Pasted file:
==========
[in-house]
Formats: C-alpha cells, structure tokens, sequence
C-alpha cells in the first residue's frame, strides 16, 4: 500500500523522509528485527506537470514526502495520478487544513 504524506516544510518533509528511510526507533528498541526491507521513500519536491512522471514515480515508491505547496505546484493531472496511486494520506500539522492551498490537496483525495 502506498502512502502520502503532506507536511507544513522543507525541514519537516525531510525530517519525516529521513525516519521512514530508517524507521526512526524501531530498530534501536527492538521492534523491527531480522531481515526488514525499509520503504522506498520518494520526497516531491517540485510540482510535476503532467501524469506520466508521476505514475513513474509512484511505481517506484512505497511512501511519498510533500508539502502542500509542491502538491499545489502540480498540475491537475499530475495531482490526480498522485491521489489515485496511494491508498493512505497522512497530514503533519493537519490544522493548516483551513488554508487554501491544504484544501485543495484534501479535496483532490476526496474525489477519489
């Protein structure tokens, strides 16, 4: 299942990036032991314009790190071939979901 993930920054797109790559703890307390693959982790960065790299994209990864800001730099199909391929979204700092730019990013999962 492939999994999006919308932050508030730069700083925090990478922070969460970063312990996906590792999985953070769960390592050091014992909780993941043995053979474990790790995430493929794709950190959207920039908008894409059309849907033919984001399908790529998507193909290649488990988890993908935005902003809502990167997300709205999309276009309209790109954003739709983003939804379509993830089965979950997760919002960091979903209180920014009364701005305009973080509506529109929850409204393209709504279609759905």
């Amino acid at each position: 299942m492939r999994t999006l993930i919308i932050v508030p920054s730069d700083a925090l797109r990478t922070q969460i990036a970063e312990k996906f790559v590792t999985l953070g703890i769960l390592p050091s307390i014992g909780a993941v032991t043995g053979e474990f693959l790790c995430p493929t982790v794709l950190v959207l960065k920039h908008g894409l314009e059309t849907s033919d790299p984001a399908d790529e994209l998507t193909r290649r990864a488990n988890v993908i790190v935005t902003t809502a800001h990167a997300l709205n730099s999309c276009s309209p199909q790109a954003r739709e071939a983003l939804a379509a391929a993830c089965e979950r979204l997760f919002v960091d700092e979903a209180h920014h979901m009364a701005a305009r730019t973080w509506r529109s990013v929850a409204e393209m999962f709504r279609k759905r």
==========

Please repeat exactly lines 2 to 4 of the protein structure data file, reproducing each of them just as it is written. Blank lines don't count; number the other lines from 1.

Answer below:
Formats: C-alpha cells, structure tokens, sequence
C-alpha cells in the first residue's frame, strides 16, 4: 500500500523522509528485527506537470514526502495520478487544513 504524506516544510518533509528511510526507533528498541526491507521513500519536491512522471514515480515508491505547496505546484493531472496511486494520506500539522492551498490537496483525495 502506498502512502502520502503532506507536511507544513522543507525541514519537516525531510525530517519525516529521513525516519521512514530508517524507521526512526524501531530498530534501536527492538521492534523491527531480522531481515526488514525499509520503504522506498520518494520526497516531491517540485510540482510535476503532467501524469506520466508521476505514475513513474509512484511505481517506484512505497511512501511519498510533500508539502502542500509542491502538491499545489502540480498540475491537475499530475495531482490526480498522485491521489489515485496511494491508498493512505497522512497530514503533519493537519490544522493548516483551513488554508487554501491544504484544501485543495484534501479535496483532490476526496474525489477519489
């Protein structure tokens, strides 16, 4: 299942990036032991314009790190071939979901 993930920054797109790559703890307390693959982790960065790299994209990864800001730099199909391929979204700092730019990013999962 492939999994999006919308932050508030730069700083925090990478922070969460970063312990996906590792999985953070769960390592050091014992909780993941043995053979474990790790995430493929794709950190959207920039908008894409059309849907033919984001399908790529998507193909290649488990988890993908935005902003809502990167997300709205999309276009309209790109954003739709983003939804379509993830089965979950997760919002960091979903209180920014009364701005305009973080509506529109929850409204393209709504279609759905």